February 15, 2016 at 10:21 pm

  8. for people with bad handwritting in a country where it is important to have a good one (me vs France), Lamy is the best pen i know. I sign sometimes with expensive pens, but when i want to have the best handwritting i can, there is no other than Lamy.

    Bruno from Paris

    February 15, 2016 at 5:04 pm

  9. “Because this allegedly Bauhaus clip is actually less functional than the standard bourgeoisie clip on every other pen, this makes me wonder whether Bauhaus is just a big crock of b**s***.”

    ha! that was funny.


    February 15, 2016 at 5:27 pm

    • “When I first got the pen, I spent a lot of time just looking at it and holding it trying to figure out the mystery of why it’s considered a ‘Bauhaus’ design. I suppose the thing about Bauhaus is that it’s like Justice Stewart’s famous explanation of pornography, that you know it when you see it. Except that I’m not even sure that I know it when I see it.”

      also very funny.


      February 15, 2016 at 5:28 pm

  10. LotB: Obama does not write with fountain pens. He doesn’t even use fountain pens to sign or veto important laws.

    Obama saves the fountain pens for executive orders and felon pardons.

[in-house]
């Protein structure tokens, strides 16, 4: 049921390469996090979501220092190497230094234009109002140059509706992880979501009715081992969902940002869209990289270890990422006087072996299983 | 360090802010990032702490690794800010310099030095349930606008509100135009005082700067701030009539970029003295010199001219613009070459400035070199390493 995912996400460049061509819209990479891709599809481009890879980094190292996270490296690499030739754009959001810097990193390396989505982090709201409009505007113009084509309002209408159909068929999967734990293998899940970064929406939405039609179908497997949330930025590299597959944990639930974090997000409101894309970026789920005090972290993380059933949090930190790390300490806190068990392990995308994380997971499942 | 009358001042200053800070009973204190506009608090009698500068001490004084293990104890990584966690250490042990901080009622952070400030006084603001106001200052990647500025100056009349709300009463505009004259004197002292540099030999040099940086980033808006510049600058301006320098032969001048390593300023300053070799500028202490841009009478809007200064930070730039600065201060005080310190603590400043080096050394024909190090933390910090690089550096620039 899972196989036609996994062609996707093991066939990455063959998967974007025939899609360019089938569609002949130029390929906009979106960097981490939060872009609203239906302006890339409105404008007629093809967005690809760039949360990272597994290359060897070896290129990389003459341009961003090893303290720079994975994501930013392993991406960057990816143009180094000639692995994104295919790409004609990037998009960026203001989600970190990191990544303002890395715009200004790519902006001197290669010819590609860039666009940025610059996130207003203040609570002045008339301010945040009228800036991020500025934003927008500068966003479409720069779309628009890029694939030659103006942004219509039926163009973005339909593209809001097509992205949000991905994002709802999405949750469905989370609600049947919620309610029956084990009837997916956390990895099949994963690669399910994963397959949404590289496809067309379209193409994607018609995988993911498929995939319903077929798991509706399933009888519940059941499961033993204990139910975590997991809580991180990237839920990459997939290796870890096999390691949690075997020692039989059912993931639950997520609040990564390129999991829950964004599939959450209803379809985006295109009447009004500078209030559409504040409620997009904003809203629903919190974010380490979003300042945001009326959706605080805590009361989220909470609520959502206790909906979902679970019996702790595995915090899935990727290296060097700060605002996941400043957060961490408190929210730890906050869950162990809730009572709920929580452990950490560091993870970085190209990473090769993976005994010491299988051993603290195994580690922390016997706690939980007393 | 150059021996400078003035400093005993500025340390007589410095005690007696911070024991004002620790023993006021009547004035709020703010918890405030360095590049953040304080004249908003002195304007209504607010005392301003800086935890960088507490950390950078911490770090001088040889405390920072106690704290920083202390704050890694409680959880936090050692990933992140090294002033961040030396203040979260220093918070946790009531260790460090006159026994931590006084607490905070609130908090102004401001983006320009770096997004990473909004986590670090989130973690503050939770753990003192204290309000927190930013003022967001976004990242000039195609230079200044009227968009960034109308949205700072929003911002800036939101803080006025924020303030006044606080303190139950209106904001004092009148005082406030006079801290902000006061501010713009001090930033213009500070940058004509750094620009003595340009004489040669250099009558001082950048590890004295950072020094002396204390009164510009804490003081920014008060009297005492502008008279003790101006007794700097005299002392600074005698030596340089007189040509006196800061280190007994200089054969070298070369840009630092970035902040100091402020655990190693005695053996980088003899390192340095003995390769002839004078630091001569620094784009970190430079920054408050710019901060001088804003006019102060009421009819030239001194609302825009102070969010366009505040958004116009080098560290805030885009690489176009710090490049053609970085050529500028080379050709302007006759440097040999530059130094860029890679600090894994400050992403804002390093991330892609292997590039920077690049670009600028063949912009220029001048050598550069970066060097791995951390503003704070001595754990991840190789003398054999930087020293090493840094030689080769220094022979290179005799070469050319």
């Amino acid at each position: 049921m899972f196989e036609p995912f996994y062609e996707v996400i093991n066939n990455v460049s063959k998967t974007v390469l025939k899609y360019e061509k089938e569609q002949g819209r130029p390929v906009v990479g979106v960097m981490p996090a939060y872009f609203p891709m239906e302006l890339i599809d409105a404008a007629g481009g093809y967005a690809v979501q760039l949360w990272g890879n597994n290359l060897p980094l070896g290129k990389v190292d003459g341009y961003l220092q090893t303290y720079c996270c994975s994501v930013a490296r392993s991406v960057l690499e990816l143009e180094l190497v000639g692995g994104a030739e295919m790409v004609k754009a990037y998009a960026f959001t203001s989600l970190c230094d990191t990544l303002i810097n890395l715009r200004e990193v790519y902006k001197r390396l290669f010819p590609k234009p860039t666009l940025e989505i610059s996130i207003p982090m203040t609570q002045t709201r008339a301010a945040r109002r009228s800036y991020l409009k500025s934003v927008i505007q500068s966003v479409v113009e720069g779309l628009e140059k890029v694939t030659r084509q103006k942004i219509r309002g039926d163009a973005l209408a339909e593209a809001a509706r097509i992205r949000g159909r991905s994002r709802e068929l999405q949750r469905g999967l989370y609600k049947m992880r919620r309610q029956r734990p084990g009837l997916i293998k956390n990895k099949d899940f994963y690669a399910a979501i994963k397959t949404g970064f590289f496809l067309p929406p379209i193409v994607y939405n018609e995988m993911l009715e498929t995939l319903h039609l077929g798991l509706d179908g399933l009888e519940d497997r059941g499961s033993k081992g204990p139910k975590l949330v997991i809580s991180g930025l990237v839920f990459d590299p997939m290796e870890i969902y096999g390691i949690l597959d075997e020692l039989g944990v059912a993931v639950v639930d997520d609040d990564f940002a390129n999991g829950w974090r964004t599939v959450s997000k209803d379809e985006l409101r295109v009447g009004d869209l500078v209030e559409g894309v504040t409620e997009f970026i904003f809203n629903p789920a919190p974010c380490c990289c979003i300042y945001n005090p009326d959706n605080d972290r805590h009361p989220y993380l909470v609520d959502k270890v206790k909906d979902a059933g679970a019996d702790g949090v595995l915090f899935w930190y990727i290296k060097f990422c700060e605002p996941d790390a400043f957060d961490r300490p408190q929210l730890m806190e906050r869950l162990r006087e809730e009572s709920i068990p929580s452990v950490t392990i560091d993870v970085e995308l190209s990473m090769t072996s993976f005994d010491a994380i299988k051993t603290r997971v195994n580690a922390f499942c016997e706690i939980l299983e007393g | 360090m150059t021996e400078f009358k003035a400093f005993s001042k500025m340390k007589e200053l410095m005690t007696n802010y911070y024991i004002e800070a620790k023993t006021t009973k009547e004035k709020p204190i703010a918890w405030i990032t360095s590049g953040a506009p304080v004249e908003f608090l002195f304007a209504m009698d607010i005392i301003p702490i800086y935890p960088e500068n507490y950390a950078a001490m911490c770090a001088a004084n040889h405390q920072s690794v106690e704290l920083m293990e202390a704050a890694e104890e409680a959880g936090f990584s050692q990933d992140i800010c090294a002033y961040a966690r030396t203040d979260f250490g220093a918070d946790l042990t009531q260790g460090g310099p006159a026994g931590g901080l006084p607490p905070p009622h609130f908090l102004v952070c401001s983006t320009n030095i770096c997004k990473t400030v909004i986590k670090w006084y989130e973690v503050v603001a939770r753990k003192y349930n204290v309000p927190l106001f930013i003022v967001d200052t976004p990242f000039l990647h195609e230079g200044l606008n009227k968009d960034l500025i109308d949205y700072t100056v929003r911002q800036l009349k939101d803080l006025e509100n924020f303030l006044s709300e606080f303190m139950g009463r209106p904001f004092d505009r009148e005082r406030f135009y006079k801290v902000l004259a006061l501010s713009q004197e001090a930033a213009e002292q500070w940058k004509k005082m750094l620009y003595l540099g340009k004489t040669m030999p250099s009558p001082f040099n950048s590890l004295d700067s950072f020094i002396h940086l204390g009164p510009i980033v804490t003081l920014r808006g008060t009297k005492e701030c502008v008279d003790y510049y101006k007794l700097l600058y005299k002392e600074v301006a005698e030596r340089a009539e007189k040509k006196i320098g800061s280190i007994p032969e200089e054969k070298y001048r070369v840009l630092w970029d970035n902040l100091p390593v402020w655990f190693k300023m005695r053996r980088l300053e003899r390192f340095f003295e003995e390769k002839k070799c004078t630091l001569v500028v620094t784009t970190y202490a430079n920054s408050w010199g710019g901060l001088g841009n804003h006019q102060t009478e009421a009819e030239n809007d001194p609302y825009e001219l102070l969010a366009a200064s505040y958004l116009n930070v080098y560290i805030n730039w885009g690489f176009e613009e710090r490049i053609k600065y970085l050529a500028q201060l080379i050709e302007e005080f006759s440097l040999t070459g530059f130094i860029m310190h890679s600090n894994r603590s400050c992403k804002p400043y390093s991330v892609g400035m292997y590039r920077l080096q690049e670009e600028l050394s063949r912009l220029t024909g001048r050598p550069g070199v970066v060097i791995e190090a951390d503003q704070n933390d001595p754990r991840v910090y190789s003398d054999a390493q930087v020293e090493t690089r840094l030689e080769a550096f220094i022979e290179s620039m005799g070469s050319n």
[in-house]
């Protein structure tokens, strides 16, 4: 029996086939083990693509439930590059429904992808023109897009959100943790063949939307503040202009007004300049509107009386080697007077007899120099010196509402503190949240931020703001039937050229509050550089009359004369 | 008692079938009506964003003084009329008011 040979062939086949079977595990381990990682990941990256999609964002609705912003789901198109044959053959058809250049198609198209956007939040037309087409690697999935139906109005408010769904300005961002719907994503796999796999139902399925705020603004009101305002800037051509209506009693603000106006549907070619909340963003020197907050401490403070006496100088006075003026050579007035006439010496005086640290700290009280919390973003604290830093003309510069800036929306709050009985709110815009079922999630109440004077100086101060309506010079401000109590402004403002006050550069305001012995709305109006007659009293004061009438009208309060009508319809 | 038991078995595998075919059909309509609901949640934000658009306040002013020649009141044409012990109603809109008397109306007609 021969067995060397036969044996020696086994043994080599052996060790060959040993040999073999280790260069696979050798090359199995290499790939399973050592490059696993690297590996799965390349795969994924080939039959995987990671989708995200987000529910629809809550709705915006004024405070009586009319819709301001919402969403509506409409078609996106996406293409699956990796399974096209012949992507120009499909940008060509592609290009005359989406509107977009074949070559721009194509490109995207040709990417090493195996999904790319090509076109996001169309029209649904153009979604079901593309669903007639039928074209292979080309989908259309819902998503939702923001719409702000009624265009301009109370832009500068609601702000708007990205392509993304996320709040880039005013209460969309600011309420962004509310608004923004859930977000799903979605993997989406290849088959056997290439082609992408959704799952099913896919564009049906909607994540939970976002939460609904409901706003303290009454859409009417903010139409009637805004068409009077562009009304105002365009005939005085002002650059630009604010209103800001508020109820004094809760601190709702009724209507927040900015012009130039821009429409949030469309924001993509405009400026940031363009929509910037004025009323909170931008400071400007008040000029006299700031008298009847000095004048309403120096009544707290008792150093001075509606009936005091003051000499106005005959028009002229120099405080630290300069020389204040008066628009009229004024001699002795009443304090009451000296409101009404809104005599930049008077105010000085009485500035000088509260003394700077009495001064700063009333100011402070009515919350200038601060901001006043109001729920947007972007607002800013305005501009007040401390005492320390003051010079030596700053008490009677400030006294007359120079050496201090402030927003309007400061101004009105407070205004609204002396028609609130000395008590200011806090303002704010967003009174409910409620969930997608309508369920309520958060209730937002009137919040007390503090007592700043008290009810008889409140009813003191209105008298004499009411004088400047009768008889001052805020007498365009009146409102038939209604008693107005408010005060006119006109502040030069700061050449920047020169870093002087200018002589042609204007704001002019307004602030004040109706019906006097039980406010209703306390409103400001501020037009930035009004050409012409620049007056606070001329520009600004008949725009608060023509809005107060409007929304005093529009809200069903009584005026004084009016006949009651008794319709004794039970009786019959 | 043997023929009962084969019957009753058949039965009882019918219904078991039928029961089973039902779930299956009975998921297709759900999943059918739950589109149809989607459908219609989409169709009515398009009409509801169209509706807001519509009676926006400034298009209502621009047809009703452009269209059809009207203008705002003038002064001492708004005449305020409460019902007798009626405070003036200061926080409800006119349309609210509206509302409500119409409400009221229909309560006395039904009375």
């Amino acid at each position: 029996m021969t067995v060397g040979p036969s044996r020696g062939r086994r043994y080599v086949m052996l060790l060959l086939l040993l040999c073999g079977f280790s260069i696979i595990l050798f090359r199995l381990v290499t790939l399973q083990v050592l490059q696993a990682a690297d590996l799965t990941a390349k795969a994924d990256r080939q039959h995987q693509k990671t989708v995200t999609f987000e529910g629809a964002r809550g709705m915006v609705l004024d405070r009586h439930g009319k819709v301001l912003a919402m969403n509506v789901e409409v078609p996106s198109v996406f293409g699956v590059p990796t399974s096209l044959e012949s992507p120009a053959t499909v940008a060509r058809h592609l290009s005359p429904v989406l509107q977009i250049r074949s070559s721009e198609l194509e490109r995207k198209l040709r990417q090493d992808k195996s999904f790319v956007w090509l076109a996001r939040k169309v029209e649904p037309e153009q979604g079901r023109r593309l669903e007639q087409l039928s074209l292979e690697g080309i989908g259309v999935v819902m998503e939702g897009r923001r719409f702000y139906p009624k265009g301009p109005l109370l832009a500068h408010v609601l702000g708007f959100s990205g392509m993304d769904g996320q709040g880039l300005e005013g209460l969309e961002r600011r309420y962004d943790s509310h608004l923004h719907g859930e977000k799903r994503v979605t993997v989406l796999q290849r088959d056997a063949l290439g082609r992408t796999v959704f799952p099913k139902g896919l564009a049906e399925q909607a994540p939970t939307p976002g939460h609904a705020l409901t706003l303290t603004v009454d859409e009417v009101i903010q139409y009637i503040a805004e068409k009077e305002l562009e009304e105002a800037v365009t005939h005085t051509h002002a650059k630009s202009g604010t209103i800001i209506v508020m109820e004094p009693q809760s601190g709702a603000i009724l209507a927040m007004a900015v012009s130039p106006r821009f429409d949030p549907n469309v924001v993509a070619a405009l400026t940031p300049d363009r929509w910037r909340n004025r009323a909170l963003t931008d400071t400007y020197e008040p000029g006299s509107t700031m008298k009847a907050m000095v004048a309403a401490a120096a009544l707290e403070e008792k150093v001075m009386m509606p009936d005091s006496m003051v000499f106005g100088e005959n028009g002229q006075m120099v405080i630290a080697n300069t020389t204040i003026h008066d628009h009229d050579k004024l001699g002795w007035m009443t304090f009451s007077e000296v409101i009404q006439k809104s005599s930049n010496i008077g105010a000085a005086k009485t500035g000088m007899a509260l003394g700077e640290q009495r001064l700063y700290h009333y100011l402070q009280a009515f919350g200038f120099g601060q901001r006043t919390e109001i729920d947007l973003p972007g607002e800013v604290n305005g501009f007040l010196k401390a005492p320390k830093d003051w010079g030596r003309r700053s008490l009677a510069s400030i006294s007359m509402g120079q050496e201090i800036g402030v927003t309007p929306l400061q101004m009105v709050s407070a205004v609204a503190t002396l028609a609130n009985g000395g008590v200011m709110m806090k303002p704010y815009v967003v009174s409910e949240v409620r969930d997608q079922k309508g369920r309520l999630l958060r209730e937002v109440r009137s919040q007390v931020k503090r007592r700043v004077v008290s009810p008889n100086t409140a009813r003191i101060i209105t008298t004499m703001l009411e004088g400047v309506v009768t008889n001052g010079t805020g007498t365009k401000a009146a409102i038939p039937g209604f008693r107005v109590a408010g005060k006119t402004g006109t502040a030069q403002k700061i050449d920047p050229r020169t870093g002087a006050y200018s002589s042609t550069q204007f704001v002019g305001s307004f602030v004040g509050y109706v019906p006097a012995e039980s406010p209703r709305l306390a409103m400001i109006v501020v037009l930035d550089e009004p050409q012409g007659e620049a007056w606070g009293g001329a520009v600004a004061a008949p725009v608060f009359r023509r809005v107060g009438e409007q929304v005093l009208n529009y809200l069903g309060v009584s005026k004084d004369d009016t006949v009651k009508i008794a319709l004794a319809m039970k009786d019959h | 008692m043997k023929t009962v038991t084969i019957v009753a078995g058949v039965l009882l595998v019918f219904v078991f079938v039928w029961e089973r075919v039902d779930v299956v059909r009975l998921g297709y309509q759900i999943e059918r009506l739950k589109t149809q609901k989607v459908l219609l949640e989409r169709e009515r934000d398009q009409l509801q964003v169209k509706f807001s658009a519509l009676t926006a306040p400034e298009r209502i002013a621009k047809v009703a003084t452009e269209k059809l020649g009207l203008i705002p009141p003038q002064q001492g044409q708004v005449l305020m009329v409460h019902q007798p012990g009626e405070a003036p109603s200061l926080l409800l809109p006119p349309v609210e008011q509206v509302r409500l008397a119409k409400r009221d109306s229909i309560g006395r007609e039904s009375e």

E. Rekshun

    February 15, 2016 at 5:27 pm

  11. I use Waterman.


    February 15, 2016 at 5:34 pm

  12. When I was a kid back in school in the 1960s, when we were first allowed to use a pen, our teacher made us use a fountain pen (Parker, I believe) rather than ball point pens. I guess the belief was that we would adopt better penmanship with a fountain pen. All this accomplished were a lot of stained shirts, goofing of with flinging ink at our classmates and other foolish mischief. I never adopted good penmanship.


    February 15, 2016 at 5:55 pm

    • Pen snobs who refuse to write with cheap plastic for mundane purposes, would use a Parker Jotter.


      February 15, 2016 at 8:31 pm

    • I started school in 1960. I think we just used pencils for the first few years. By 1963 we had ball point pens that looked like this:

      The wooden desks we used still had ink wells. We used them to hold our glue bottle.


      February 15, 2016 at 10:38 pm

  13. The part of the country in which people pronounce “pen” and “pin” the same way is nearly identical to the part of the country in which Southern influence is strong.
    BTW, never clip a pen into your shirt pocket. You might as well hang a sign around your neck reading “I am a Beta.”



    February 15, 2016 at 9:34 pm

    • or a doctor


      February 18, 2016 at 8:25 pm

  14. The cost of the pen is beyond the point of diminishing returns. I’d prefer a pen with a wooden outer portion, which feels warmer and grippier and looks better than a cold piece of metal that looks like a surgical tool.


    February 15, 2016 at 10:29 pm

  15. […] comment to my post about the Lamy Studio fountain pen asked whether you can buy fountain pens in regular stores. The answer is pretty much “no,” […]

  16. […] test the fountain-pen-friendliness of the paper, I wrote a line of text with my fine-nibbed Lamy Studio filled with Waterman Florida Blue ink. Pass. No bleed-through. And now that I’ve broken it in by […]